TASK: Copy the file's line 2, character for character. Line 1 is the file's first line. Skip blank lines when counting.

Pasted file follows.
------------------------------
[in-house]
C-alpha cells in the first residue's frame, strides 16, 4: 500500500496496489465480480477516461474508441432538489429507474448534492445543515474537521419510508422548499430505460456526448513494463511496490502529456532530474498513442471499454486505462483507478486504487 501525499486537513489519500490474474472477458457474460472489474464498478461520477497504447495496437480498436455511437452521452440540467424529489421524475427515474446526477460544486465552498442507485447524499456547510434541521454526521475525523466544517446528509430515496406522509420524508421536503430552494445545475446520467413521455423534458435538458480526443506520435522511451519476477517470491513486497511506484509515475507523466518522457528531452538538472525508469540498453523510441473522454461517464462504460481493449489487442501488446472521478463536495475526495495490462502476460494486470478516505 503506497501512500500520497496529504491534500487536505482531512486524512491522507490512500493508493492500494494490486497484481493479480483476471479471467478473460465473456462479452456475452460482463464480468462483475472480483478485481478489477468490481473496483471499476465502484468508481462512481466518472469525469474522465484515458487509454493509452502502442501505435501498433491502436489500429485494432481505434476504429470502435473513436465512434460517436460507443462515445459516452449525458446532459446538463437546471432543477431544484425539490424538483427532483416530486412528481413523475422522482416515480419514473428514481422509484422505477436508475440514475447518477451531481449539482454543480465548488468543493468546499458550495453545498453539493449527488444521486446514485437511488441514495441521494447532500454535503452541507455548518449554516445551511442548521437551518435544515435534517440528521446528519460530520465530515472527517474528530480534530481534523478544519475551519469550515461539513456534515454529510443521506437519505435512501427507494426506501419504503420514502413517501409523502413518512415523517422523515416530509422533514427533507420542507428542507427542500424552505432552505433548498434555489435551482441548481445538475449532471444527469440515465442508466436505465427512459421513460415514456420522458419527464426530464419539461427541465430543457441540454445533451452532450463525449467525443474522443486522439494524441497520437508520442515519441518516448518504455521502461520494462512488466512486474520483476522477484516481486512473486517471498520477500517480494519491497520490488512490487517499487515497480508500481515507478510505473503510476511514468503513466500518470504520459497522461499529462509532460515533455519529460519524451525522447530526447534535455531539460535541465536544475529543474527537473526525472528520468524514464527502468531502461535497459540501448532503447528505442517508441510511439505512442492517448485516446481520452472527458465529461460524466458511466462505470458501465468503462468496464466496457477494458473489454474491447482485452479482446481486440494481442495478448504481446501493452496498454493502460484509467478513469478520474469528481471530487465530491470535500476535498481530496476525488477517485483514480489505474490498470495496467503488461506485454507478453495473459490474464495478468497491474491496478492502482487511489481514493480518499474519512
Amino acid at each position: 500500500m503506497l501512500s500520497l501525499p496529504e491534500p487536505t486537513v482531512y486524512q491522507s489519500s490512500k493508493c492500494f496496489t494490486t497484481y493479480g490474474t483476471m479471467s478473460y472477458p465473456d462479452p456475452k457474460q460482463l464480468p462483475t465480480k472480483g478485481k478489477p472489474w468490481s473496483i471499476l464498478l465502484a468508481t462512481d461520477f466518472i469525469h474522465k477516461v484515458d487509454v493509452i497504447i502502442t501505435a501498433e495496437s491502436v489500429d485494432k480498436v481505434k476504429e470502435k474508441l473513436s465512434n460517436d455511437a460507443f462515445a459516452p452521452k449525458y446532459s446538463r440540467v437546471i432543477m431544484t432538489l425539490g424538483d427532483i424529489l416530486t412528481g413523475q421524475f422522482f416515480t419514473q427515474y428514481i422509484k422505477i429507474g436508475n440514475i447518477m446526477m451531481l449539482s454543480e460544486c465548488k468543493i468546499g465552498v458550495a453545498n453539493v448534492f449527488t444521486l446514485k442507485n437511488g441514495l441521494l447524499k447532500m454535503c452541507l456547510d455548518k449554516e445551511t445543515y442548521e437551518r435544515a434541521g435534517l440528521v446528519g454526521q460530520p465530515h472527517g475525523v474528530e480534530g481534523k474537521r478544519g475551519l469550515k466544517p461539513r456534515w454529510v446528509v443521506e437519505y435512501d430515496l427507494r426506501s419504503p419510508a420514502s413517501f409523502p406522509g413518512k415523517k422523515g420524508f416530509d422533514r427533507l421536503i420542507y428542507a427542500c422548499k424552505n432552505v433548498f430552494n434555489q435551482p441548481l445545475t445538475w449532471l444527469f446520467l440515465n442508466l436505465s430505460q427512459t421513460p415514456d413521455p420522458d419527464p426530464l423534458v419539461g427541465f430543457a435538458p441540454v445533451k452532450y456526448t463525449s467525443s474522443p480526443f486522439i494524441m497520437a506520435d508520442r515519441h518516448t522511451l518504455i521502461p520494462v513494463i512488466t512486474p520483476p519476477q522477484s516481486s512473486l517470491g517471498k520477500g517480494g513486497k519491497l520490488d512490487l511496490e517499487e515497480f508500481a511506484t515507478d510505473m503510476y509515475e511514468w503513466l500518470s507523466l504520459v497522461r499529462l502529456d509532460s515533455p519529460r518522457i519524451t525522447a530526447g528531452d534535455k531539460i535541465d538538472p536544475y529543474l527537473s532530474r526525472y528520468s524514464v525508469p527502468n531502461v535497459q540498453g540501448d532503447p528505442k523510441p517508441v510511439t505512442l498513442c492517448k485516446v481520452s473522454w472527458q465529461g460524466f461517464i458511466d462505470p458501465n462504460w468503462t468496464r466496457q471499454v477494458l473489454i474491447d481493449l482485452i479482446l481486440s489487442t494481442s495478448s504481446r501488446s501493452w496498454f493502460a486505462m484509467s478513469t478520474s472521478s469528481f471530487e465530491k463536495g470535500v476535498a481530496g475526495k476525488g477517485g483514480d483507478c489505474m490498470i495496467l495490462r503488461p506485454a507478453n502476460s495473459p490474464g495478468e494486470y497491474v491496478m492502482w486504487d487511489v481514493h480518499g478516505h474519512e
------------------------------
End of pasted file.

C-alpha cells in the first residue's frame, strides 16, 4: 500500500496496489465480480477516461474508441432538489429507474448534492445543515474537521419510508422548499430505460456526448513494463511496490502529456532530474498513442471499454486505462483507478486504487 501525499486537513489519500490474474472477458457474460472489474464498478461520477497504447495496437480498436455511437452521452440540467424529489421524475427515474446526477460544486465552498442507485447524499456547510434541521454526521475525523466544517446528509430515496406522509420524508421536503430552494445545475446520467413521455423534458435538458480526443506520435522511451519476477517470491513486497511506484509515475507523466518522457528531452538538472525508469540498453523510441473522454461517464462504460481493449489487442501488446472521478463536495475526495495490462502476460494486470478516505 503506497501512500500520497496529504491534500487536505482531512486524512491522507490512500493508493492500494494490486497484481493479480483476471479471467478473460465473456462479452456475452460482463464480468462483475472480483478485481478489477468490481473496483471499476465502484468508481462512481466518472469525469474522465484515458487509454493509452502502442501505435501498433491502436489500429485494432481505434476504429470502435473513436465512434460517436460507443462515445459516452449525458446532459446538463437546471432543477431544484425539490424538483427532483416530486412528481413523475422522482416515480419514473428514481422509484422505477436508475440514475447518477451531481449539482454543480465548488468543493468546499458550495453545498453539493449527488444521486446514485437511488441514495441521494447532500454535503452541507455548518449554516445551511442548521437551518435544515435534517440528521446528519460530520465530515472527517474528530480534530481534523478544519475551519469550515461539513456534515454529510443521506437519505435512501427507494426506501419504503420514502413517501409523502413518512415523517422523515416530509422533514427533507420542507428542507427542500424552505432552505433548498434555489435551482441548481445538475449532471444527469440515465442508466436505465427512459421513460415514456420522458419527464426530464419539461427541465430543457441540454445533451452532450463525449467525443474522443486522439494524441497520437508520442515519441518516448518504455521502461520494462512488466512486474520483476522477484516481486512473486517471498520477500517480494519491497520490488512490487517499487515497480508500481515507478510505473503510476511514468503513466500518470504520459497522461499529462509532460515533455519529460519524451525522447530526447534535455531539460535541465536544475529543474527537473526525472528520468524514464527502468531502461535497459540501448532503447528505442517508441510511439505512442492517448485516446481520452472527458465529461460524466458511466462505470458501465468503462468496464466496457477494458473489454474491447482485452479482446481486440494481442495478448504481446501493452496498454493502460484509467478513469478520474469528481471530487465530491470535500476535498481530496476525488477517485483514480489505474490498470495496467503488461506485454507478453495473459490474464495478468497491474491496478492502482487511489481514493480518499474519512